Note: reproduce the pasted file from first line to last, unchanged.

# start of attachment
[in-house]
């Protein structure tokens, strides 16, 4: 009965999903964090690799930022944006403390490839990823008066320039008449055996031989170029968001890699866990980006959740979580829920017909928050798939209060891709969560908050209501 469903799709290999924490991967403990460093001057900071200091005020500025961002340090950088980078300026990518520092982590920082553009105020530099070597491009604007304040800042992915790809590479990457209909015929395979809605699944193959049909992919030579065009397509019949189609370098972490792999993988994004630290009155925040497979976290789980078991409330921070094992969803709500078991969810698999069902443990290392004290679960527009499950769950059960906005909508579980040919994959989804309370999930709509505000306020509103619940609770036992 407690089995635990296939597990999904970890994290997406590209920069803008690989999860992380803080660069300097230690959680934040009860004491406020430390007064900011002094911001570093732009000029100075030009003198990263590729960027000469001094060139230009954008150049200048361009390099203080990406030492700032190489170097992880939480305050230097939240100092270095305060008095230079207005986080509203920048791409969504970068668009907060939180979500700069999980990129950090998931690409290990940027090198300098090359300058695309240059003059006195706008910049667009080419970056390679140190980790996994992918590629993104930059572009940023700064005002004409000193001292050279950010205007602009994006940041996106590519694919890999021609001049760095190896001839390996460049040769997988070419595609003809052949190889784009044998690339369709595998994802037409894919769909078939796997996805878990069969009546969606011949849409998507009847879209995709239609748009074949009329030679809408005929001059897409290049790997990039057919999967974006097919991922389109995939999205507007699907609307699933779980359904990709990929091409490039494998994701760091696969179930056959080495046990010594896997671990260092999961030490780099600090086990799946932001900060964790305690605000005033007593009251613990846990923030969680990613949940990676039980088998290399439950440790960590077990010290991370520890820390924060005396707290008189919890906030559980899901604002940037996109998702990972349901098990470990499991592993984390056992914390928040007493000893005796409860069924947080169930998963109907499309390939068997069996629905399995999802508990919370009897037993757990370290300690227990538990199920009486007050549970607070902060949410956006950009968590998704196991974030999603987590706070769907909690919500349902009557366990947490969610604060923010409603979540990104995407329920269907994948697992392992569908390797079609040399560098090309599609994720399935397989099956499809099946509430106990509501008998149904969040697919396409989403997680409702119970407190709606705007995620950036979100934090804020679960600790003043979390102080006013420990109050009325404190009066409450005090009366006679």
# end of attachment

[in-house]
């Protein structure tokens, strides 16, 4: 009965999903964090690799930022944006403390490839990823008066320039008449055996031989170029968001890699866990980006959740979580829920017909928050798939209060891709969560908050209501 469903799709290999924490991967403990460093001057900071200091005020500025961002340090950088980078300026990518520092982590920082553009105020530099070597491009604007304040800042992915790809590479990457209909015929395979809605699944193959049909992919030579065009397509019949189609370098972490792999993988994004630290009155925040497979976290789980078991409330921070094992969803709500078991969810698999069902443990290392004290679960527009499950769950059960906005909508579980040919994959989804309370999930709509505000306020509103619940609770036992 407690089995635990296939597990999904970890994290997406590209920069803008690989999860992380803080660069300097230690959680934040009860004491406020430390007064900011002094911001570093732009000029100075030009003198990263590729960027000469001094060139230009954008150049200048361009390099203080990406030492700032190489170097992880939480305050230097939240100092270095305060008095230079207005986080509203920048791409969504970068668009907060939180979500700069999980990129950090998931690409290990940027090198300098090359300058695309240059003059006195706008910049667009080419970056390679140190980790996994992918590629993104930059572009940023700064005002004409000193001292050279950010205007602009994006940041996106590519694919890999021609001049760095190896001839390996460049040769997988070419595609003809052949190889784009044998690339369709595998994802037409894919769909078939796997996805878990069969009546969606011949849409998507009847879209995709239609748009074949009329030679809408005929001059897409290049790997990039057919999967974006097919991922389109995939999205507007699907609307699933779980359904990709990929091409490039494998994701760091696969179930056959080495046990010594896997671990260092999961030490780099600090086990799946932001900060964790305690605000005033007593009251613990846990923030969680990613949940990676039980088998290399439950440790960590077990010290991370520890820390924060005396707290008189919890906030559980899901604002940037996109998702990972349901098990470990499991592993984390056992914390928040007493000893005796409860069924947080169930998963109907499309390939068997069996629905399995999802508990919370009897037993757990370290300690227990538990199920009486007050549970607070902060949410956006950009968590998704196991974030999603987590706070769907909690919500349902009557366990947490969610604060923010409603979540990104995407329920269907994948697992392992569908390797079609040399560098090309599609994720399935397989099956499809099946509430106990509501008998149904969040697919396409989403997680409702119970407190709606705007995620950036979100934090804020679960600790003043979390102080006013420990109050009325404190009066409450005090009366006679």